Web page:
Les plans visent à fournir une assistance à 105,7 millions de personnes.

World: Global Humanitarian Overview 2019 Monthly Funding Update – April 2019

Source: UN Office for the Coordination of Humanitarian Affairs
Country: Afghanistan, Burkina Faso, Burundi, Cameroon, Central African Republic, Chad, Cuba, Democratic People's Republic of Korea, Democratic Republic of the Congo, Ethiopia, Haiti, Iraq, Jordan, Libya, Madagascar, Malawi, Mali, Mozambique, Myanmar, occupied Palestinian territory, Pakistan, Philippines, Somalia, South Sudan, Syrian Arab Republic, Turkey, Ukraine, Venezuela (Bolivarian Republic of), World, Yemen, Zimbabwe

The Global Humanitarian Overview published on 4 December announced funding requirements of $21.9 billion for 21 Humanitarian Response Plans and the Venezuela Regional Refugee and Migrant Response Plan (RMPP). By the end of March, mainly as a result of publication of the Syria HRP requiring $3.32 billion, the requirements had reached $25.11 billion. This month’s increase in requirements for the revised Zimbabwe Flash Appeal (following Cyclone Idai) from $233.8 million to $293.9 million, brings the total requirement as at 30 April to $25.17 million.

Financial requirements for the Burundi and Iraq Humanitarian Response Plans, which were both published recently, are as anticipated in the annual, global appeal.

As at the end of April, 140.8 million people are estimated to be in need in 54 countries.2 This is the same number as at the end of the previous month. Humanitarian needs in Burundi and Iraq had already been anticipated in the annual, global appeal.

The plans aim to provide assistance for 105.7 million people.

World: Aperçu du financement humanitaire, Mars 2019

Source: UN Office for the Coordination of Humanitarian Affairs
Country: Afghanistan, Burkina Faso, Burundi, Cameroon, Central African Republic, Chad, Cuba, Democratic People's Republic of Korea, Democratic Republic of the Congo, Ethiopia, Haiti, Iraq, Jordan, Libya, Madagascar, Malawi, Mali, Mozambique, Myanmar, occupied Palestinian territory, Pakistan, Philippines, Somalia, South Sudan, Syrian Arab Republic, Turkey, Ukraine, Venezuela (Bolivarian Republic of), World, Yemen, Zimbabwe

L’Aperçu de la situation humanitaire mondiale (GHO), publié le 4 décembre 2018 annonçait des besoins en financement de 21,9 milliards de dollars pour 21 Plans de réponse humanitaire (HRP) et le Plan régional de réponse pour les réfugiés et les migrants du Venezuela (RMRP). À la fin du mois de février, les besoins s’élevaient à 22,42 milliards de dollars et, au 31mars, le montant demandé avait atteint 25,11 milliards de dollars. L’augmentation enregistrée ce mois-ci est principalement due à la demande de 3,32 milliards de dollars pour le HRP de la Syrie qui n’avait pas été inclus dans le calcul des besoins globaux en février, la finalisation du Plan de l’Éthiopie et les besoins associés à la réponse du Cyclone tropical Idai au Mozambique. À la fin du mois de mars, le nombre de personnes dans le besoin est estimé à 140,8 millions, par rapport à 138,8 millions à la fin du mois de février, dans 54 pays.2 Un nombre plus important de personnes sont estimées être dans le besoin en Éthiopie et au Mozambique qu’en février et davantage au Yémen.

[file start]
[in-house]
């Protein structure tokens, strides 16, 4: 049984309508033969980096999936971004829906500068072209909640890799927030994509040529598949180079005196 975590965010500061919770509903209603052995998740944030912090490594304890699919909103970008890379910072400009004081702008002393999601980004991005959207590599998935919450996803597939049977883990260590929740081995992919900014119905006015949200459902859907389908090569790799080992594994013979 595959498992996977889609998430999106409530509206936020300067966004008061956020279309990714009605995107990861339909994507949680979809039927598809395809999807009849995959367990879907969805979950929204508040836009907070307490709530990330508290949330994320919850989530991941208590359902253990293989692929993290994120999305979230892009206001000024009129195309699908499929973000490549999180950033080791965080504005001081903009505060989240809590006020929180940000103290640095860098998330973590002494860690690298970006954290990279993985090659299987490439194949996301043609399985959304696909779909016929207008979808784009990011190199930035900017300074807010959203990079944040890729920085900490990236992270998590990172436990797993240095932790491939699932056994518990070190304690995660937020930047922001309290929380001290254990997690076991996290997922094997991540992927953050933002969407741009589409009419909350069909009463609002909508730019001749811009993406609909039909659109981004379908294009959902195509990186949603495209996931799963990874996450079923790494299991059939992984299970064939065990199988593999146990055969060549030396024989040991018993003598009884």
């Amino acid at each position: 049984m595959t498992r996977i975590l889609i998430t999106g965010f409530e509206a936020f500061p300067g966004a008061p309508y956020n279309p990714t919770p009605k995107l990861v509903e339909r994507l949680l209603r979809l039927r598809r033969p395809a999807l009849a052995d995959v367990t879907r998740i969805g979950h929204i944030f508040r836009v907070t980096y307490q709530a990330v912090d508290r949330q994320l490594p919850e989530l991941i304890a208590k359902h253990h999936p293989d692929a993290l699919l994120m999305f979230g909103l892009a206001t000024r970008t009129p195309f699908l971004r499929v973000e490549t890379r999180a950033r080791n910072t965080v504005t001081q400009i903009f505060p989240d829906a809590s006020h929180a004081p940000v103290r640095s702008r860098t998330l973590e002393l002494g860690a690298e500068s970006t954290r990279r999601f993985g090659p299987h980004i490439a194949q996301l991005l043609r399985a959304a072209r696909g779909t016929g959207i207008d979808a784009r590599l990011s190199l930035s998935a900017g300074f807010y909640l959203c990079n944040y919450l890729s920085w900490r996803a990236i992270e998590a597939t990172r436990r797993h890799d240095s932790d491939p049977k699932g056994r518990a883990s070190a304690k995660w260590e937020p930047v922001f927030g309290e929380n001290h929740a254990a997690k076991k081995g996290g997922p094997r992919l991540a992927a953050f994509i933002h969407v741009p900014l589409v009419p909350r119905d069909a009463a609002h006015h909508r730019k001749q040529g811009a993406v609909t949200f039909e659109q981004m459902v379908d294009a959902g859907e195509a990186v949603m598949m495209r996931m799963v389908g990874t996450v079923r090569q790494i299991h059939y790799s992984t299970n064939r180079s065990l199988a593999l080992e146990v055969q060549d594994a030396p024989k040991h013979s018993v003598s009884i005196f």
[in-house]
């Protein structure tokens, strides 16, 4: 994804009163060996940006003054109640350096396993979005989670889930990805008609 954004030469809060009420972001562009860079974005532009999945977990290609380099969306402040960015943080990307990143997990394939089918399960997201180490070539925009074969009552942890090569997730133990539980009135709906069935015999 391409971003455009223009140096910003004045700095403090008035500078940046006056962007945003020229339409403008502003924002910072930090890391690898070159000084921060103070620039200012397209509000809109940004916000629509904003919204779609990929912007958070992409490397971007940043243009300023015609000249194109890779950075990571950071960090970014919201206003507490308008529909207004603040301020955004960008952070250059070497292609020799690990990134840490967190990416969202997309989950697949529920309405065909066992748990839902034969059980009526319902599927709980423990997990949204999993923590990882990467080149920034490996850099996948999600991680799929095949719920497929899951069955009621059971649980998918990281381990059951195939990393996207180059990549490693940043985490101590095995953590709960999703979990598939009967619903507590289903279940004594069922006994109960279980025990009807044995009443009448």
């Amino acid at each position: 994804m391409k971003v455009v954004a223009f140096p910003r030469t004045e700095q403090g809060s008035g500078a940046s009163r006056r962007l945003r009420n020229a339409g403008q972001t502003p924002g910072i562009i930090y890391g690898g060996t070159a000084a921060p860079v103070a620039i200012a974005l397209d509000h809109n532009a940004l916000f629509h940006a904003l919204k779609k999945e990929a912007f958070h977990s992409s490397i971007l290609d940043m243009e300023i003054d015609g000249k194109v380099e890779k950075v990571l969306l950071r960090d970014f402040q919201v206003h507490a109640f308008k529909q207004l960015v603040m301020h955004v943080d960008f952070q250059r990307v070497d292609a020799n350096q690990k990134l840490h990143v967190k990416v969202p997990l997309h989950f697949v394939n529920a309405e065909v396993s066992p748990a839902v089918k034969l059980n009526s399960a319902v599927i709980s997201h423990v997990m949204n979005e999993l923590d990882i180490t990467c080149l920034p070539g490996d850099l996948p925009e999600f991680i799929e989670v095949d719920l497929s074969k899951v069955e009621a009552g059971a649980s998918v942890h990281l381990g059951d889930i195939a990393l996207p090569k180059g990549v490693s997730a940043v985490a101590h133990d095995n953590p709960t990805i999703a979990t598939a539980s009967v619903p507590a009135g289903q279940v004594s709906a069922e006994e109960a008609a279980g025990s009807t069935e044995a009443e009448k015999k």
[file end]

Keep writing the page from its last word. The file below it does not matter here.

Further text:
Le nombre total de personnes que les plans visent à assister est aujourd’hui de 105,7 millions par rapport à 103,7 millions en février.

L’Appel Éclair pour le Mozambique envisageait une aide à 700 000 des 815 000 personnes affectées par la sécheresse. Ce plan a été révisé suite au passage du Cyclone Idai afin d’aider 1,1 million de personnes de plus. En Éthiopie, 300 000 personnes de plus que le nombre estimé précédemment doivent recevoir une assistance. De même, le nombre de personnes devant recevoir une assistance au Yémen est de 21,4 millions au lieu des 15 millions estimés précédemment. Des millions de personnes au Yémen sont aujourd’hui plus sous l’emprise de la faim, de la maladie et d’une plus grande vulnérabilité qu’il y a un an. En Syrie, le chiffre avancé de 11,2 millions de personnes devant recevoir une assistance a été révisé à la hausse ce mois-ci pour atteindre 11,7 millions de personnes.

World: Global Humanitarian Overview 2019 Monthly Funding Update – March 2019

Source: UN Office for the Coordination of Humanitarian Affairs
Country: Afghanistan, Burkina Faso, Burundi, Cameroon, Central African Republic, Chad, Cuba, Democratic People's Republic of Korea, Democratic Republic of the Congo, Ethiopia, Haiti, Iraq, Jordan, Libya, Madagascar, Malawi, Mali, Mozambique, Myanmar, occupied Palestinian territory, Pakistan, Philippines, Somalia, South Sudan, Syrian Arab Republic, Turkey, Ukraine, Venezuela (Bolivarian Republic of), World, Yemen, Zimbabwe

The Global Humanitarian Overview published on 4 December announced funding requirements of $21.9 billion for 21 Humanitarian Response Plans and the Venezuela Regional Refugee and Migrant Response Plan (RMPP). By the end of February, requirements had reached $22.42 billion and as at 31 March the amount requested had risen to $25.11 billion. The escalation this month is principally due to the requirement of $3.32 billion for the Syria HRP, which was not part of the calculation of overall requirements in February; the finalization of the Ethiopia plan; and the requirements for Tropical Cyclone Idai response in Mozambique.

As at the end of March, 140.8 million people, as against to 138.8 million at the end of February, are estimated to be in need in 54 countries.

More people are calculated to be in need in Ethiopia and Mozambique than in February, and more in Yemen.

The overall number of people the plans aim to assist is now 105.7 million as compared to 103.7 million in February. The Flash Appeal for Mozambique envisaged aiding 700,000 of the 815,000 drought affected people. That plan has been revised, following the passage of Cyclone Idai, to aid a further 1.1 million people. In Ethiopia, 300,000 people over and above the number estimated previously are to receive assistance. In addition, the number of people to receive assistance in Yemen has increased to 21.4 million people, rather than the 15 million previously estimated. Millions of people in Yemen are now hungrier, sicker and more vulnerable than a year ago. In Syria, the figure of 11.2 million people to receive assistance put forth in February has been revised this month to 11.7 million.

World: World Humanitarian Data and Trends 2018

Source: UN Office for the Coordination of Humanitarian Affairs